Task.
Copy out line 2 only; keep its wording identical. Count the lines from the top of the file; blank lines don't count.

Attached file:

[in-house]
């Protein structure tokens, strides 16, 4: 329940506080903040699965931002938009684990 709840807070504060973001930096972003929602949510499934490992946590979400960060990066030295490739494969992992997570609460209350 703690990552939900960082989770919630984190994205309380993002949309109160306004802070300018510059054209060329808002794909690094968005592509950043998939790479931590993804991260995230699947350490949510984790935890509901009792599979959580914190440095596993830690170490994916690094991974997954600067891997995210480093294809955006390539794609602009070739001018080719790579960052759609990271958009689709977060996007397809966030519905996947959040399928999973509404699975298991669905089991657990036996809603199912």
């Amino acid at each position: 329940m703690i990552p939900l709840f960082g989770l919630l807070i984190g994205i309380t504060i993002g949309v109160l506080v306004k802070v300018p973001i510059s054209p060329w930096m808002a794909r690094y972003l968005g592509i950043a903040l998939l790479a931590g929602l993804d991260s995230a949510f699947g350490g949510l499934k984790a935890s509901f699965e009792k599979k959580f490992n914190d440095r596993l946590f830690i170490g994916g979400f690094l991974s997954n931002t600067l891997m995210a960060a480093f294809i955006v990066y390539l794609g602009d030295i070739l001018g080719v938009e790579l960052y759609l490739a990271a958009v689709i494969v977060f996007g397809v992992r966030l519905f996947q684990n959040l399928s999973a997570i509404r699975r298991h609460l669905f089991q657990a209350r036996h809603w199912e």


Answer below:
């Protein structure tokens, strides 16, 4: 329940506080903040699965931002938009684990 709840807070504060973001930096972003929602949510499934490992946590979400960060990066030295490739494969992992997570609460209350 703690990552939900960082989770919630984190994205309380993002949309109160306004802070300018510059054209060329808002794909690094968005592509950043998939790479931590993804991260995230699947350490949510984790935890509901009792599979959580914190440095596993830690170490994916690094991974997954600067891997995210480093294809955006390539794609602009070739001018080719790579960052759609990271958009689709977060996007397809966030519905996947959040399928999973509404699975298991669905089991657990036996809603199912």